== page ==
Chlorinated solvents are commonly used in a variety of occupations. The solvents trichloroethylene (TCE) and perchloroethylene (PERC) have been associated with an increased risk of Parkinson’s disease in small studies in humans. This study of mechanics with occupational exposure to solvents will collect preliminary information to support a future prospective investigation of the association between chlorinated solvent exposure and risk of PD.
In this pilot study, a subgroup of the mechanics who have enrolled in the Bay Area Solvent Study will be invited to participate in an in-person evaluation, including a neurologic examination, and interviews collecting histories of lifetime health and occupation. Some of those participating in the in-person assessment will be invited to undergo a brain scan using a chemical called DaTSCAN. DaTSCAN binds to the dopamine transporter (a carrier for the brain chemical messenger dopamine). In PD, DaTSCAN binding is reduced in a specific brain area affected in PD, the striatum. Lifelong exposure to the solvents TCE, PERC, and other risk factors will be estimated for each participant, using the information provided in the interview. Analyses will test whether mechanics with exposure to these solvents have changes on their neurological exam or lower striatal dopamine transporter binding.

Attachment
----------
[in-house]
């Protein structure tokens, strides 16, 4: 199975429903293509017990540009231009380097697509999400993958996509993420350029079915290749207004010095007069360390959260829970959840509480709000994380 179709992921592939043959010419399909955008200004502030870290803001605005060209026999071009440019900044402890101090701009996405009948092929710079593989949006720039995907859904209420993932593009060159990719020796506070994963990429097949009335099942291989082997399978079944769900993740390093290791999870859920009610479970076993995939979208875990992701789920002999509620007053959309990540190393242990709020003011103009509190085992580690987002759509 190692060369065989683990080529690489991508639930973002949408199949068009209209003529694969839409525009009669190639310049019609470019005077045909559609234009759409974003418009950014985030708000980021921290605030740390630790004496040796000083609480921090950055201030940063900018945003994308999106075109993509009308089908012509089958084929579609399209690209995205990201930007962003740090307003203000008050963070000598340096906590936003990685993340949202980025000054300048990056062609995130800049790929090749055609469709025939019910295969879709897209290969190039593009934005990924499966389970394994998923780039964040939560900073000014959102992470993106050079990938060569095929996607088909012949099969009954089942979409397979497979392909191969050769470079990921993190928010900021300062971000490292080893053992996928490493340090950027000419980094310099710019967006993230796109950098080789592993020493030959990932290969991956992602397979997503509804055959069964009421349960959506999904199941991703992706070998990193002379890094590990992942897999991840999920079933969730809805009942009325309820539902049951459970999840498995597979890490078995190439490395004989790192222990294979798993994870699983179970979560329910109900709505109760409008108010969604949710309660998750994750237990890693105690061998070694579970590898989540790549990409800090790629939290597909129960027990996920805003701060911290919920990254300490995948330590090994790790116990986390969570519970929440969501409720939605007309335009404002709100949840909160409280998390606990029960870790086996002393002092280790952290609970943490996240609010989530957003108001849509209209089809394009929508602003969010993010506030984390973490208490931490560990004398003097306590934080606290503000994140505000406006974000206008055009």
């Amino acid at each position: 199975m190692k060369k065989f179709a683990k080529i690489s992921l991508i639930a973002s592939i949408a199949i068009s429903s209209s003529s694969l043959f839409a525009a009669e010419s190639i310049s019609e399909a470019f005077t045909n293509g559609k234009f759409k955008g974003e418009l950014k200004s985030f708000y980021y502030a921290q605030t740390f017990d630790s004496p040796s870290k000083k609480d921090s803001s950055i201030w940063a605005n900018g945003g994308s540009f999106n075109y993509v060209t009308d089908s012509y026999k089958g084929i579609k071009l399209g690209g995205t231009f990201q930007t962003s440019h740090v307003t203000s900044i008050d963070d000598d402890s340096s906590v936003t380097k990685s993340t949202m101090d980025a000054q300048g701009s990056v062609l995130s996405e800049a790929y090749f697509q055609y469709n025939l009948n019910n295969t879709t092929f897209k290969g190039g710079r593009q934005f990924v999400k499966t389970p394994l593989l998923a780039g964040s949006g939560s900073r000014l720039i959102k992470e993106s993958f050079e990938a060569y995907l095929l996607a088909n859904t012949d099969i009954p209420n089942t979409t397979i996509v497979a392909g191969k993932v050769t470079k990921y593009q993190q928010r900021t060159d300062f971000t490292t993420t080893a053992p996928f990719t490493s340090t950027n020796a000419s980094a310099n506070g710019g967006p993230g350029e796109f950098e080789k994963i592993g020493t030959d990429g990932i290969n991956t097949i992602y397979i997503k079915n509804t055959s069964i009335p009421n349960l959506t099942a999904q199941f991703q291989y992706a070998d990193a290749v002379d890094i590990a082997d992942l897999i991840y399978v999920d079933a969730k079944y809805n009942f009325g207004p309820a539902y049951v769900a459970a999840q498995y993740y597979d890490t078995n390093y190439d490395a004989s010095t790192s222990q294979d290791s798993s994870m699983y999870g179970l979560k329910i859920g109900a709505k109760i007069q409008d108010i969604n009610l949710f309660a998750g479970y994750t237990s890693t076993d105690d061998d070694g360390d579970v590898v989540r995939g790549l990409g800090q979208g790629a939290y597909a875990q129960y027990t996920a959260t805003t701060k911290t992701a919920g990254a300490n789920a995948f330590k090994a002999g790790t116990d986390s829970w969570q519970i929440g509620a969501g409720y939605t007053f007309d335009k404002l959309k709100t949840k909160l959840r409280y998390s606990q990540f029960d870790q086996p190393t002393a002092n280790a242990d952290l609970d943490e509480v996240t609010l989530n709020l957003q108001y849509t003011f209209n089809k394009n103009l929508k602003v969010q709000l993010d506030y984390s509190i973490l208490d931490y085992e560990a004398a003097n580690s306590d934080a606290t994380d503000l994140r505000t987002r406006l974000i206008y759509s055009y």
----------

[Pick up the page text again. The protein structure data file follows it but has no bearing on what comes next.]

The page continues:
Relevance to Diagnosis/Treatment of Parkinson’s Disease:
This project will lay the ground work for a future investigation. The future study will determine whether exposure to the chlorinated solvents TCE or PERC increases the risk of developing PD. Better understanding of the role of chlorinated solvents in PD risk may allow for earlier diagnosis and treatment of PD, as well as the possibility of preventing PD in people at risk.
The two key results we anticipate from this study are: 1) a better understanding of causes and risk factors for PD and 2) possible identification of a population “at risk” for PD. These results will likely be relevant not only for mechanics, but for many others. Chlorinated solvent use is common in numerous occupations. These solvents are also frequent environmental contaminants, including drinking water. The population of people who may be exposed to these toxicants and possibly at risk for PD extends beyond the occupational setting and into the home. This work will lay the foundation for a study investigating the role chlorinated solvent exposure may play in causing PD.